New Delhi: Three months ago, Jaipur-based Rahul Singhi, a 25-year-old architect, bought himself a Harley-Davidson Iron 883 paying around Rs 7.6 lakh. Singhi isn’t the person who comes to mind when you think Harley-buyer in India. The image that usually does is of a fat-cat banker or executive, or even journalist, someone in his mid-30s or early 40s (yes, and maybe someone who’s going through that old cliche, a mid-life crisis).
There are enough of those stereotypes buying Harleys in India but it is also people like Singhi, who are opting to buy the iconic bike that entered India in 2009 and started taking bookings in July 2010.
Easy riders: A Harley-Davidson showroom in Vasant Kunj, New Delhi
“Budget was an issue. I had been saving a lot and had Rs 7-8 lakh in hand,” said Singhi. “I had two options—a Kawasaki or a Harley. I couldn’t say a no to Harley.”
That kind of behaviour explains why Harley has succeeded where other superbike makers have faltered in India. Data collected by Mint from four of the company’s five dealers located in New Delhi, Mumbai, Bangalore, Chandigarh and Hyderabad shows that the company has sold around 1,200 bikes so far. Executives at the Hyderabad dealership of the company declined comment, and those at the other four dealerships who provided details asked not to be identified. Around 700 of these 1,200 bikes are yet to be delivered. To put the number in perspective, most people Mint spoke to for this story put the number of superbikes in the country at around 4,000.
Harley-Davidson Inc.’s local office said in an email that it would not be possible for it to share sales details, but added that it has received tremendous response from customers after it commenced retail operations just around a year ago.
“Be it small towns, urban centres or villages, we’ve had customers reaching out to us from across the length and breadth of India. While a large section of the demand has come from Delhi and Mumbai, primarily driven by their large population, cities like Hyderabad and Bangalore are excellent markets,” the email said.
That kind of response may explain why Harley has chosen to set up a local assembly plant for three models—Super Low, Iron 883 and Forty-Eight—at Bawal in Haryana. The assembly plant started operations earlier this year and the company opened bookings for the models assembled locally on 1 January. The Bawal factory is the company’s first in Asia and only the second outside the US after Brazil, where the company set up an assembly plant in 1999.
Harley has so far played its cards well, said an analyst.
“There are a lot of factors in favour of Harley in India,” said Nikhil Deshpande, a research analyst with a Mumbai-based brokerage. “It got it right by setting up an assembly facility in the country. This gave it the first-mover advantage and made its bikes more affordable. Moreover, it is offering attractive finance options and hassle-free servicing.”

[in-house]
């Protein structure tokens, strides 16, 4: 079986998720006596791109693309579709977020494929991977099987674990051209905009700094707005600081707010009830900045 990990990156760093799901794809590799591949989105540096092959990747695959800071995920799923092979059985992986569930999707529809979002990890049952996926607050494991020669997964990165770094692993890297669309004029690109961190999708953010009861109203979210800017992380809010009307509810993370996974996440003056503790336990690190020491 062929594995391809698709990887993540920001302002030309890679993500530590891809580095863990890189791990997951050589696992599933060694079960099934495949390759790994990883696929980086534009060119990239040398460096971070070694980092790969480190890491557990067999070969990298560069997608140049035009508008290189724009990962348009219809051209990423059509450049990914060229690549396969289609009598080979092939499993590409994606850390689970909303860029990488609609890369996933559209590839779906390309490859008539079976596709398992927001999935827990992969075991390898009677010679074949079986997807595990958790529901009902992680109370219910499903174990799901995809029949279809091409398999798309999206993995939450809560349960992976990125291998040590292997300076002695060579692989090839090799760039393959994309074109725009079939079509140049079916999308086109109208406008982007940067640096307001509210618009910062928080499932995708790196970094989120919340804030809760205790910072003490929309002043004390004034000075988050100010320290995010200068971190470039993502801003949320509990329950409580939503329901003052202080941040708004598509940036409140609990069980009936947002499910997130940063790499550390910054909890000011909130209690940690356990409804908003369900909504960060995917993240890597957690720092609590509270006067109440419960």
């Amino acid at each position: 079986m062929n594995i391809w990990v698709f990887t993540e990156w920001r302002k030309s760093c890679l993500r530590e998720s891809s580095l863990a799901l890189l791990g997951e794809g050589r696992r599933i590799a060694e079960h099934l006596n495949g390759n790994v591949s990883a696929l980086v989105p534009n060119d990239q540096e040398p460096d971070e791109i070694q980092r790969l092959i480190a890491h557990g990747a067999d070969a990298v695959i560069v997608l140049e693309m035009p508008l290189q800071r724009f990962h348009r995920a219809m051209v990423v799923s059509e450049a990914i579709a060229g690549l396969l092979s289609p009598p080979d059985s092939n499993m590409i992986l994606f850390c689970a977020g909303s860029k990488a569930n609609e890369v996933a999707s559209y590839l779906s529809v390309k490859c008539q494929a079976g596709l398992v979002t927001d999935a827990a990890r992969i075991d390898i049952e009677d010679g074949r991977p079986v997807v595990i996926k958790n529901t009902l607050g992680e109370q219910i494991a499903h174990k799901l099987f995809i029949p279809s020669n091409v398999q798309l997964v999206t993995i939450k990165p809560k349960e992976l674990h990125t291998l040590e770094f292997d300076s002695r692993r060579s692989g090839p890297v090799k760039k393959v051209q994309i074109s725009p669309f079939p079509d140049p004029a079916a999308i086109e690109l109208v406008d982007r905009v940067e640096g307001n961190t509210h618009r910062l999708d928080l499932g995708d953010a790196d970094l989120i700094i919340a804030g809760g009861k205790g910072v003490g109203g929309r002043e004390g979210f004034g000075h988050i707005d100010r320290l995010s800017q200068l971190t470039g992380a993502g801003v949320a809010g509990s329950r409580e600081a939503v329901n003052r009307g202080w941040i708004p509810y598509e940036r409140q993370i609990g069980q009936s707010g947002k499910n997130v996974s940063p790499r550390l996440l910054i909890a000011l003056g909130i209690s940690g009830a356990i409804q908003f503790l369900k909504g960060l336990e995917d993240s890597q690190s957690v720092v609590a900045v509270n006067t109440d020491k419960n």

Indeed, service, most experts say, was why even people who could afford to import superbikes into the country were chary of doing so. And the demand for the three locally assembled models has shot up; they are priced between Rs 6.48 lakh and Rs 9.90 lakh (in Delhi). Bikes that are imported attract an import duty of 91.28%, while those assembled locally use imported kits (as they are called), which attract an import duty of only 30%. But it isn’t clear whether financing matters.
Singhi, for instance, didn’t opt for the financing option. Through partnerships with ICICI Bank Ltd and HDFC Bank Ltd, Harley provides finance for up to 75% of the price of a bike. Had Singhi gone in for this option, he would have paid a monthly instalment of Rs 10,728 for five years.
Harley currently sells one-third of its bikes outside the US and the company’s focus on markets such as India will only increase, said an analyst, who did not want to be identified.
Harley expects to ship between 221,000 and 228,000 motorcycles worldwide in 2011, according to the company’s annual report, a number that represents an 8% growth over last year. “If this trend continues, Harley-Davidson could be selling more motorcycles abroad than domestically soon. This is not because overseas sales are booming, but because domestic sales are crashing,” added the analyst.
International sales rose 3% between 2006 and 2010, while sales in the US plunged 52% over the same period.
Harley’s India plans include dealerships in Ahmedabad, Chennai and Kolkata, which will open for business over the next year. Deshpande, however, is cautious about terming the company’s Indian foray a success. “The number may look big if you compare it with the market, but you have to understand that these are big-ticket buys and people waited for the Harley to come to the country,” he explained. “Let us wait for some more time and see if the momentum continues.”